Saturday, March 2, 2024

Suspension of School Sports unfortunate but necessary evil

For a decade now, the payment of teachers’ allowances for extracurricular activities has been a thorn in the hell of school sports. Left alone to shoulder the responsibility of school sports, the Ministry of Basic Education (MOBE) struggled under the burden.

While the other relevant stakeholders figuratively ‘hid their heads in the sand’ as the crisis deepened, things continued to fall apart as MOBE tried to hold the centre together. 

That is until Friday a week ago when the centre could not hold anymore and MOBE took a bold but catastrophic decision ‘to suspend competitive sports in schools in 2020.’ 

In the savingram dated 6th March 2020 and signed by MOBE Permanent Secretary Bridget John, the ministry said the decision was taken ‘owing to budgetary constraints.’ 

“The Ministry has been struggling to pay participation fees as its budget for sports remains at P2 million a year against an annual cost of about P60 million,” John wrote.

She went on to explain that while the Ministry had managed to get funds from its training and feeding votes to pay for teachers’ participation in athletics in 2019, it still owed about P32 million to teachers ‘for their participation in ball games in 2019.’

While the decision may have been unexpected, and could have come as a shock to many, for others, it was a crisis long in the making.

In 2010, the teachers’ unions took a then unpopular decision to bar teachers from participating in students’ sports.

The ban would last for two years. However, in 2012 and against the will of the unions, Botswana Primary Schools Sports Associations (BOPSSA) and Botswana Integrated Sports Associations (BISA) decided for willing teachers to go back to school sports.

This decision was not received well by the unions, who, as expected, felt that it impeded their mandate to safeguard the welfare of their members.

“BOPSSA has gone to schools without our consent, instructing teachers to start sports, violating union’s agreement with the Ministry of Education and Skills Development (MoESD),” the then Botswana Teachers Union Modise Maeletso said at the time in an interview with this publication.

“The decision by BISA and BOPSSA for teachers to return to school sport despite lingering concerns over payments of allowances brought us into a conflict with the unions,” BISA president Joshua Gaotlhobogwe explains.

While the unions were not happy, the return of teachers was welcomed by the various stakeholders, more especially the sporting codes as they rely on schools to unearth future stars for them.

In the years following the return of teachers back to school sports, the uneasy truce continued. The status quo however remained. MOBE struggled while the other stakeholders turned a blind eye.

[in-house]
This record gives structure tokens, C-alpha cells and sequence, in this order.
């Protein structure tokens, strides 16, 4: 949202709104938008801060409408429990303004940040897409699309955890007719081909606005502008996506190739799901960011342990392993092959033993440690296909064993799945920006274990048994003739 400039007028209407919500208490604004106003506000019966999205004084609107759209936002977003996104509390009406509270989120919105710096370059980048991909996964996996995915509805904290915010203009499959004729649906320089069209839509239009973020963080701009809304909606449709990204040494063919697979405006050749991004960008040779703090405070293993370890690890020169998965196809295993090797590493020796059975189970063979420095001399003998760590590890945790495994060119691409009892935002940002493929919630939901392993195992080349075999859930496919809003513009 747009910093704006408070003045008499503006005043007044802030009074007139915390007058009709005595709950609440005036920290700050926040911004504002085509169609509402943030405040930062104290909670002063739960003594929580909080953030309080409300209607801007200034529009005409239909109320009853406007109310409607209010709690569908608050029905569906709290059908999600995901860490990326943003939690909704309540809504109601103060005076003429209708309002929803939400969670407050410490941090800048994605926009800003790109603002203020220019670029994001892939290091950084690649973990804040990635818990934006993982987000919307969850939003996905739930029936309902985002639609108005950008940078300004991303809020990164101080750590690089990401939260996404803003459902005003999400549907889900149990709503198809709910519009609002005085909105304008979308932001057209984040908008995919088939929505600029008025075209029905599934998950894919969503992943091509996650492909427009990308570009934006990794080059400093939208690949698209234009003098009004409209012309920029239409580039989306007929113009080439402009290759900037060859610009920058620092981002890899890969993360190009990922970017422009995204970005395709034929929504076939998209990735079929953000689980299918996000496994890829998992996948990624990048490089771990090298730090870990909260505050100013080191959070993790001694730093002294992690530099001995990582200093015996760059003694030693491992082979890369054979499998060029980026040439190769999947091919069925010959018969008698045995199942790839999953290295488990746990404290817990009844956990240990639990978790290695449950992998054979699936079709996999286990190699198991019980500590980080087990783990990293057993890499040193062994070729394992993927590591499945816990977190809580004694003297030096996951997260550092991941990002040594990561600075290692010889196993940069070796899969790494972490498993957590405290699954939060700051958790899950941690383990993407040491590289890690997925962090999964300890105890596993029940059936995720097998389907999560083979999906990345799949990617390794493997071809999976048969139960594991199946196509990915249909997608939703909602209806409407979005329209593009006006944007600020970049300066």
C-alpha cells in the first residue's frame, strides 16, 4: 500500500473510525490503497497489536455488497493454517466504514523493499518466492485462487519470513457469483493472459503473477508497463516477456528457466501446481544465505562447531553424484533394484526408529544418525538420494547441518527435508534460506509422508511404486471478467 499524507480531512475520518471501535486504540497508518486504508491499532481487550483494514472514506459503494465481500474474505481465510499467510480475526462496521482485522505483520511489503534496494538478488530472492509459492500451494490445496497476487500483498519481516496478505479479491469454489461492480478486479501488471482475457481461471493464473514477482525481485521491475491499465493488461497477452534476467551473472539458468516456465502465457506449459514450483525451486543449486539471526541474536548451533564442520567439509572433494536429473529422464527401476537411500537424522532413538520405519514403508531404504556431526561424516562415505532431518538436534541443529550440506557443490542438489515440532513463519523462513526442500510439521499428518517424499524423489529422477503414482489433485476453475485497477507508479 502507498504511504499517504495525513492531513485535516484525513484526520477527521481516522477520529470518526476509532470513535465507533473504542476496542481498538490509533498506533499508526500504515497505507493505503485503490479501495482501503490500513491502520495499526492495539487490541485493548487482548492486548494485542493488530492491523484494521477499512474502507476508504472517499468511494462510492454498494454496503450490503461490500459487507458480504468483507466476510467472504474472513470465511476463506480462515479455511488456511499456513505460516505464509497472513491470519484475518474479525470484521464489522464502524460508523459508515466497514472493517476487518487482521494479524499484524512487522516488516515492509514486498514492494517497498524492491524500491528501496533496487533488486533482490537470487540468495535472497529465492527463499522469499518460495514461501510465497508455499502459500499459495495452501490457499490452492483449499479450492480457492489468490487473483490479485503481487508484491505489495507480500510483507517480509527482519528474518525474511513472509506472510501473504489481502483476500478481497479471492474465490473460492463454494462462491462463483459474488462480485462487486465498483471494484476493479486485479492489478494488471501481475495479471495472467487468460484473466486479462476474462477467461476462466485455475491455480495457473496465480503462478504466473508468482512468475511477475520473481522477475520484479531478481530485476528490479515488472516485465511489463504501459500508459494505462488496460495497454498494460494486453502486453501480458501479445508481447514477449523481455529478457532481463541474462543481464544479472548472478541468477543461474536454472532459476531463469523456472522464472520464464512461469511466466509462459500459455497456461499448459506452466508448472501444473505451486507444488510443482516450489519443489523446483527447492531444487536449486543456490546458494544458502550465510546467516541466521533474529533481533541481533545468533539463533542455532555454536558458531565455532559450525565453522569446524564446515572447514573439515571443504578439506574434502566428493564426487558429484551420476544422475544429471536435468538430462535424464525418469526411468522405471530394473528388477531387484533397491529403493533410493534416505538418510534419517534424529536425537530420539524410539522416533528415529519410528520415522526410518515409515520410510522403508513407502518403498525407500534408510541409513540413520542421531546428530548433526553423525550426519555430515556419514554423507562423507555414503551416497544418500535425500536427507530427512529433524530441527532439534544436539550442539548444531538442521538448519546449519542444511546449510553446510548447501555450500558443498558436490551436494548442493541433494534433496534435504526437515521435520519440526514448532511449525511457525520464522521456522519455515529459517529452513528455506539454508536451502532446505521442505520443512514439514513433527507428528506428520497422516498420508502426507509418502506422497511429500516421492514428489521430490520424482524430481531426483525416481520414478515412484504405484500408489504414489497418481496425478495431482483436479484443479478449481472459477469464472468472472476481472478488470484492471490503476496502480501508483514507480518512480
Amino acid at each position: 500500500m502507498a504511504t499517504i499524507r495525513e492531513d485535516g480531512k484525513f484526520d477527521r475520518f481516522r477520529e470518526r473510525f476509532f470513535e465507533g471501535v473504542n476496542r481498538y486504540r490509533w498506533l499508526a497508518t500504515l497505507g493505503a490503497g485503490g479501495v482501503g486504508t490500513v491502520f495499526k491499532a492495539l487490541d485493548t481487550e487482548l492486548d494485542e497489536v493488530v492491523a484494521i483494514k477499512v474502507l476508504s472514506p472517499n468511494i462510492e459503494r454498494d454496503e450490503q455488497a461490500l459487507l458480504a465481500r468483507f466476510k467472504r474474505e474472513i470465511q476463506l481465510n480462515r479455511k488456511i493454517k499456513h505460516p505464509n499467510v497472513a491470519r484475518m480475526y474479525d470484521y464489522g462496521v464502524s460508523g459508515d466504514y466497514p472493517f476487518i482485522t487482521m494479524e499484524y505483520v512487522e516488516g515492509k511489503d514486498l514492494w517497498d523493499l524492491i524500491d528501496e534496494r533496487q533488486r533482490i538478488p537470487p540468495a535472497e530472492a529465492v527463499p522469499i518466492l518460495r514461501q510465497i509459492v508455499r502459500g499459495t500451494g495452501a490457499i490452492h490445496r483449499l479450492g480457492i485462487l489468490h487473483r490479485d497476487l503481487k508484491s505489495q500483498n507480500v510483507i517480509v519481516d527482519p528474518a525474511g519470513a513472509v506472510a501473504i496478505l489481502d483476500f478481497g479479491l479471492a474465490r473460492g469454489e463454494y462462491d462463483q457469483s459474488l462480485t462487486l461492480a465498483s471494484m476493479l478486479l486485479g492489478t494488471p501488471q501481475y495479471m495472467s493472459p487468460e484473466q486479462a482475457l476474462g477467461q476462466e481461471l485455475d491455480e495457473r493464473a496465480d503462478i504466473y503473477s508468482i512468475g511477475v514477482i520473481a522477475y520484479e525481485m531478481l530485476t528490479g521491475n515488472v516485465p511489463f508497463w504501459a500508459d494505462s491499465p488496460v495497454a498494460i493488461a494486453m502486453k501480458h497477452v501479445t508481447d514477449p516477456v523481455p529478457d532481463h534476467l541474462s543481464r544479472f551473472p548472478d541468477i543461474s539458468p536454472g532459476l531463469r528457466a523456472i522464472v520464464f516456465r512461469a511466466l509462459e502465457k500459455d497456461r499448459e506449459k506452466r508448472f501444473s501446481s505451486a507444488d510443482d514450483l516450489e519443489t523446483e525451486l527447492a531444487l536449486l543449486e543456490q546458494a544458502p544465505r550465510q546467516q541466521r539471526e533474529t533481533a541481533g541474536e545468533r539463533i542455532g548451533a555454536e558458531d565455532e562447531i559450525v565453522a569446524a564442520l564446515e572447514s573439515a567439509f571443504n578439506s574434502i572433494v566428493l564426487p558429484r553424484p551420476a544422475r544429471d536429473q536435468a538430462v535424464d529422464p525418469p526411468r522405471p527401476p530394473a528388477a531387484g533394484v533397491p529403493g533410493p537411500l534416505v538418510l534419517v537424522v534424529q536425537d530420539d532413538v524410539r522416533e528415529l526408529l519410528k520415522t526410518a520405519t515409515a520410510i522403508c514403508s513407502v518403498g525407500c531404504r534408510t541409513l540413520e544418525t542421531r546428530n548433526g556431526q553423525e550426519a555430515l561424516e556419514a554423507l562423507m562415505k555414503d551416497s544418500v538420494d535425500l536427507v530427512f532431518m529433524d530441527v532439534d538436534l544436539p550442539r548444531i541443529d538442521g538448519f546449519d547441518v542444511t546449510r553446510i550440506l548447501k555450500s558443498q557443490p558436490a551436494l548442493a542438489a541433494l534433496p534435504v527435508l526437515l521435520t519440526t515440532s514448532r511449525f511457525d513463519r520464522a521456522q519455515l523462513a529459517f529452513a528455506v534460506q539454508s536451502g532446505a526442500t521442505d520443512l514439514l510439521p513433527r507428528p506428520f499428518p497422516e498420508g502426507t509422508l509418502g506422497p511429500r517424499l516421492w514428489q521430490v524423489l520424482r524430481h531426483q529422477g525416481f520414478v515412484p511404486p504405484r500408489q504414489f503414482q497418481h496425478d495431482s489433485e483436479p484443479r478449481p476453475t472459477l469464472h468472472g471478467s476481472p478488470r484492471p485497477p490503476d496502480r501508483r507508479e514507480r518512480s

“It has not been an easy journey since then,” Gaotlhobogwe says. “No solutions were put in place to help MOBE and the participation of teachers remained uncertain as monies were not forthcoming,” he adds.

According to Gaotlhobogwe, “while this was ongoing, both BOPSSA and BISA came under pressure from unions as they felt we were undermining and interfering in their efforts to improve the teachers’ welfare.”  

The BISA president says even then, teachers would agree to continue with school sports on the promise that they would get their allowances later.

“You would have realized that during all this time, we would attend some regional games and miss some as there were no funds,” he explains.

For his part, Botswana National Olympic Committee (BNOC) Chief Executive Officer (CEO) Tuelo Serufho says ‘while the suspension of school sports is unfortunate and regrettable, it is however a blessing in disguise.’

A staunch advocate of sports development, back in 2012 when teachers finally came back to sports after a two year absence, the BNOC CEO called for a multi-dimensional approach to ensure the problem did not reoccur.

“Firstly, we have learnt that our sport development system has been one dimensional and this has proved costly. We must seek a multi dimensional approach to sport to counter such unexpected eventualities as the one we found our sport in,” he said at the time.

At the time, Serufho said the lesson from the two years teachers’ absence in sports was ‘the need for sport administrators, teachers and other stakeholders to continuously engage in regular dialogue to clear out issues before they blow out.’

Now with the crisis back as he had predicted in 2012, the BNOC CEO says it now forces all the stakeholders to go to the discussion table and find permanent solutions.

“I am happy that now a dialogue is ongoing to find sustainable solutions for schools sports,” he says.

For sustainable and permanent solutions to be found, the BNOC says there is need to have all stakeholders on board.

“We need to have all the relevant ministries, sports authorities, sporting codes, private sector as well as parents on board. Everyone needs to know and play his or her role,” he says.

Of much importance to Serufho is that the previous Botswana National Sports Council (BNSC) board had endorsed the Botswana Long Term Athletic Development plan (BLTAD), which he believes may have a blueprint to help solve the sport development problem.

“My hope is that sport governance in Botswana will also embrace the BLTAD and endorse it,” he says.

As such, he says the BLTAD as adopted by the BNSC board may be the foundation to find everlasting solution to Botswana’s grassroots sports development.


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